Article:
Consumer products and services

FILE - In this May 8, 2020, file photo, a J.C. Penney store sits closed in Roseville, Mich. The coronavirus pandemic has pushed troubled department store chain J.C. Penney into Chapter 11 bankruptcy. It is the fourth major retailer to meet that fate. Penney said late Friday, May 15, 2020, it will be closing some stores and will be disclosing details and timing in the next few weeks. (AP Photo/Paul Sancya, File)
AP
June 04, 2020 - 8:58 pm
NEW YORK (AP) — J.C. Penney said Thursday that it will start closing 154 of its stores next week in what it is calling the first phase of its efforts to shrink its footprint. The Plano, Texas-based retailer said it could take about 10 to 16 weeks to complete the closures. A list of the stores...
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A currency trader talks near the screens showing the Korea Composite Stock Price Index (KOSPI), right, and the foreign exchange rates at the foreign exchange dealing room in Seoul, South Korea, Wednesday, May 27, 2020. Major Asian stock markets have declined as US-Chinese tension over Hong Kong competes with optimism about recovery from the coronavirus pandemic. (AP Photo/Lee Jin-man)
AP
May 27, 2020 - 2:44 pm
Stock indexes are broadly higher in afternoon trading on Wall Street Wednesday, as hopes for a coming economic revival turn the market's leaderboard upside down. Banks and retailers were posting strong gains on hopes that life can inch back toward normal as governments relax stay-at-home orders,...
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In this May 20, 2020, file photo, House Speaker Nancy Pelosi of Calif., speaks during a news conference on Capitol Hill in Washington. Congress is at a crossroads in the Covid-19 crisis. Lawmakers are wrestling over whether to “go big” as Pelosi wants for the next relief bill or hit “pause” as Senate Majority Leader Mitch McConnell insists. (AP Photo/Manuel Balce Ceneta)
AP
May 26, 2020 - 5:30 pm
WASHINGTON (AP) — Deadlocked over the next big coronavirus relief bill, Congress is shifting its attention to a more modest overhaul of small business aid in hopes of helping employers reopen shops and survive the pandemic. Bipartisan legislation that would give small employers more time to take...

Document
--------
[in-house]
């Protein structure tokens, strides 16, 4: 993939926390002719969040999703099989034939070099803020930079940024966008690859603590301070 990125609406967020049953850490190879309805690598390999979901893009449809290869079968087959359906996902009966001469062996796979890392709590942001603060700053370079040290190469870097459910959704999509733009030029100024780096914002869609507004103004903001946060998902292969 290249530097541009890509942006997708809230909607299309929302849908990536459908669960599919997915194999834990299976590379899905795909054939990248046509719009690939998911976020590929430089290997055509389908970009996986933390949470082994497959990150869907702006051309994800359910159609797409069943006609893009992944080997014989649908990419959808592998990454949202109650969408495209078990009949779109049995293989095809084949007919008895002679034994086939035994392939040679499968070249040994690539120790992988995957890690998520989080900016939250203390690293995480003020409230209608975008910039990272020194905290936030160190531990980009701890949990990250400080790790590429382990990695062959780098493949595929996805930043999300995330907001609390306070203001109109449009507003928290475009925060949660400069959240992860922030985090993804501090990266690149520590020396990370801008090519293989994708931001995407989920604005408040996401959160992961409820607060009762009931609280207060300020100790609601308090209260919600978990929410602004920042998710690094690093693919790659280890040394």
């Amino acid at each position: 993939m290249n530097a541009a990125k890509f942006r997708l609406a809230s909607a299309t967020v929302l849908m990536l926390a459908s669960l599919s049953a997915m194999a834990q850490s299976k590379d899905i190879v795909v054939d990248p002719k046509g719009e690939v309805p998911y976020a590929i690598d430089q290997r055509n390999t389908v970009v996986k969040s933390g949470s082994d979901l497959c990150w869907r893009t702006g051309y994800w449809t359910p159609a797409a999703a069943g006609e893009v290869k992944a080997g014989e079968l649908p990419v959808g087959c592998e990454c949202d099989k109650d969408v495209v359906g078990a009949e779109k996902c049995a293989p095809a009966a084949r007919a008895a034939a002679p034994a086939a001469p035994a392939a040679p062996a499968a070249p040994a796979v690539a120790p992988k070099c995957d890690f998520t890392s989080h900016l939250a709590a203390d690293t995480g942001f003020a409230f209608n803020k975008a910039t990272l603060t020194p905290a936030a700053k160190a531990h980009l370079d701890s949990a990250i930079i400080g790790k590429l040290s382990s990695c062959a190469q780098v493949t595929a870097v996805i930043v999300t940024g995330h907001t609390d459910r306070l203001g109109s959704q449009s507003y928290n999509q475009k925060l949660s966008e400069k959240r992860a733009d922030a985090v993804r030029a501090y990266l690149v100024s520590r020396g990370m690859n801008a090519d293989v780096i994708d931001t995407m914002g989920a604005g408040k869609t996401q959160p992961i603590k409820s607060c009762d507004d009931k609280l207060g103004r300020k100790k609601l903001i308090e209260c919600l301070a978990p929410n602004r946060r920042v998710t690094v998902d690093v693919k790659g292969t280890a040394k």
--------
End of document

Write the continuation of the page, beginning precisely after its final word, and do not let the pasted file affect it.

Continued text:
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People relax on Primrose Hill, in London, Wednesday, May 20, 2020. Lockdown restrictions due to the coronavirus outbreak have been relaxed allowing unlimited outdoor exercise and activities such as sunbathing. The UK's Met Office said Wednesday, it is the hottest day of the year so far with 27.8 Celsius recorded at Heathrow. (AP Photo/Matt Dunham)
AP
May 20, 2020 - 4:38 pm
NEW YORK (AP) — This is what “normal” will look like for the foreseeable future. In Connecticut, restaurants are reopening with outdoor-only dining and tables 6 feet (2 meters) apart. In Beverly Hills, California, the rich and glamorous are doing their shopping from the curb along Rodeo Drive. And...
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A currency trader watches monitors at the foreign exchange dealing room of the KEB Hana Bank headquarters in Seoul, South Korea, Wednesday, May 20, 2020. Asian shares were mixed Wednesday as market players waffled between hopes for recovery as economies gradually reopen and worries over the havoc wreaked by the pandemic. (AP Photo/Ahn Young-joon)
AP
May 19, 2020 - 10:50 pm
TOKYO (AP) — Asian shares were mixed Wednesday as market players waffled between hopes for recovery as economies gradually reopen and worries over the havoc wreaked by the pandemic. Japan's benchmark Nikkei 225 rose nearly 0.9% in morning trading to 20,606.92 on expectations that a state of...